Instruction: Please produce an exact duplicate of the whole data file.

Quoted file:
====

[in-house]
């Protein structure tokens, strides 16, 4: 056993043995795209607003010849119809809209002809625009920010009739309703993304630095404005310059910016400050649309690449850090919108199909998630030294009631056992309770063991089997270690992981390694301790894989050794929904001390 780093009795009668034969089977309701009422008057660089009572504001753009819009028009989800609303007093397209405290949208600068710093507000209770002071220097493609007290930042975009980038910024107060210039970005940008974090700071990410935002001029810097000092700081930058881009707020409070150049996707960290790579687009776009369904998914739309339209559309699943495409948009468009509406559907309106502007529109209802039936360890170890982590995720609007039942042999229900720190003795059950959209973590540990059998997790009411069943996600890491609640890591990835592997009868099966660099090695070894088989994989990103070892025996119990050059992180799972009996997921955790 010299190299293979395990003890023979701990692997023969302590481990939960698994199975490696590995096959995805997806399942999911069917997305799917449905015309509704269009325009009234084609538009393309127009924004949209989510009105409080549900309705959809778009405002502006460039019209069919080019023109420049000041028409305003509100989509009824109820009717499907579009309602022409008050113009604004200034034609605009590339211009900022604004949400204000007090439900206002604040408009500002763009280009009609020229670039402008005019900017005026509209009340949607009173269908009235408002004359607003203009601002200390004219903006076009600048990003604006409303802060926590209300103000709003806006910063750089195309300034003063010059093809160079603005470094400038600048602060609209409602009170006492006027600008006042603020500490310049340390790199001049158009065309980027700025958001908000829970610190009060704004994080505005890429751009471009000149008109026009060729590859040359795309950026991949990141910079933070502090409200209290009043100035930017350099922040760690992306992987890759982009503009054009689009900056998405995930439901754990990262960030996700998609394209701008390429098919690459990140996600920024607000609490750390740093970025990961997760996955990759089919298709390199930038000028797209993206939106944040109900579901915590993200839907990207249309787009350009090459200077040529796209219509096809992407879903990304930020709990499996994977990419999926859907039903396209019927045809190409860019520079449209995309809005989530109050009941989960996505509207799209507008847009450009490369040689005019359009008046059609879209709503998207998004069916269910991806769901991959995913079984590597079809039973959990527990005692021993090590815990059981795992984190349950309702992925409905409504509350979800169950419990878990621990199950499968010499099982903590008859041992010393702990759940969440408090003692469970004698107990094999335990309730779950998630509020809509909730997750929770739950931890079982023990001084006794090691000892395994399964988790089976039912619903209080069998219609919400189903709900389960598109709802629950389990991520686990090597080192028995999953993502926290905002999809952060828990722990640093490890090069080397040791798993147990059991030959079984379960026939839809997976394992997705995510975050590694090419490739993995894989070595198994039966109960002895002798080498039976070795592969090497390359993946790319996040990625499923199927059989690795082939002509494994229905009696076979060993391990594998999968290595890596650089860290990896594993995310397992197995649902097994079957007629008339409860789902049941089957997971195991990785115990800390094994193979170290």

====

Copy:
[in-house]
């Protein structure tokens, strides 16, 4: 056993043995795209607003010849119809809209002809625009920010009739309703993304630095404005310059910016400050649309690449850090919108199909998630030294009631056992309770063991089997270690992981390694301790894989050794929904001390 780093009795009668034969089977309701009422008057660089009572504001753009819009028009989800609303007093397209405290949208600068710093507000209770002071220097493609007290930042975009980038910024107060210039970005940008974090700071990410935002001029810097000092700081930058881009707020409070150049996707960290790579687009776009369904998914739309339209559309699943495409948009468009509406559907309106502007529109209802039936360890170890982590995720609007039942042999229900720190003795059950959209973590540990059998997790009411069943996600890491609640890591990835592997009868099966660099090695070894088989994989990103070892025996119990050059992180799972009996997921955790 010299190299293979395990003890023979701990692997023969302590481990939960698994199975490696590995096959995805997806399942999911069917997305799917449905015309509704269009325009009234084609538009393309127009924004949209989510009105409080549900309705959809778009405002502006460039019209069919080019023109420049000041028409305003509100989509009824109820009717499907579009309602022409008050113009604004200034034609605009590339211009900022604004949400204000007090439900206002604040408009500002763009280009009609020229670039402008005019900017005026509209009340949607009173269908009235408002004359607003203009601002200390004219903006076009600048990003604006409303802060926590209300103000709003806006910063750089195309300034003063010059093809160079603005470094400038600048602060609209409602009170006492006027600008006042603020500490310049340390790199001049158009065309980027700025958001908000829970610190009060704004994080505005890429751009471009000149008109026009060729590859040359795309950026991949990141910079933070502090409200209290009043100035930017350099922040760690992306992987890759982009503009054009689009900056998405995930439901754990990262960030996700998609394209701008390429098919690459990140996600920024607000609490750390740093970025990961997760996955990759089919298709390199930038000028797209993206939106944040109900579901915590993200839907990207249309787009350009090459200077040529796209219509096809992407879903990304930020709990499996994977990419999926859907039903396209019927045809190409860019520079449209995309809005989530109050009941989960996505509207799209507008847009450009490369040689005019359009008046059609879209709503998207998004069916269910991806769901991959995913079984590597079809039973959990527990005692021993090590815990059981795992984190349950309702992925409905409504509350979800169950419990878990621990199950499968010499099982903590008859041992010393702990759940969440408090003692469970004698107990094999335990309730779950998630509020809509909730997750929770739950931890079982023990001084006794090691000892395994399964988790089976039912619903209080069998219609919400189903709900389960598109709802629950389990991520686990090597080192028995999953993502926290905002999809952060828990722990640093490890090069080397040791798993147990059991030959079984379960026939839809997976394992997705995510975050590694090419490739993995894989070595198994039966109960002895002798080498039976070795592969090497390359993946790319996040990625499923199927059989690795082939002509494994229905009696076979060993391990594998999968290595890596650089860290990896594993995310397992197995649902097994079957007629008339409860789902049941089957997971195991990785115990800390094994193979170290």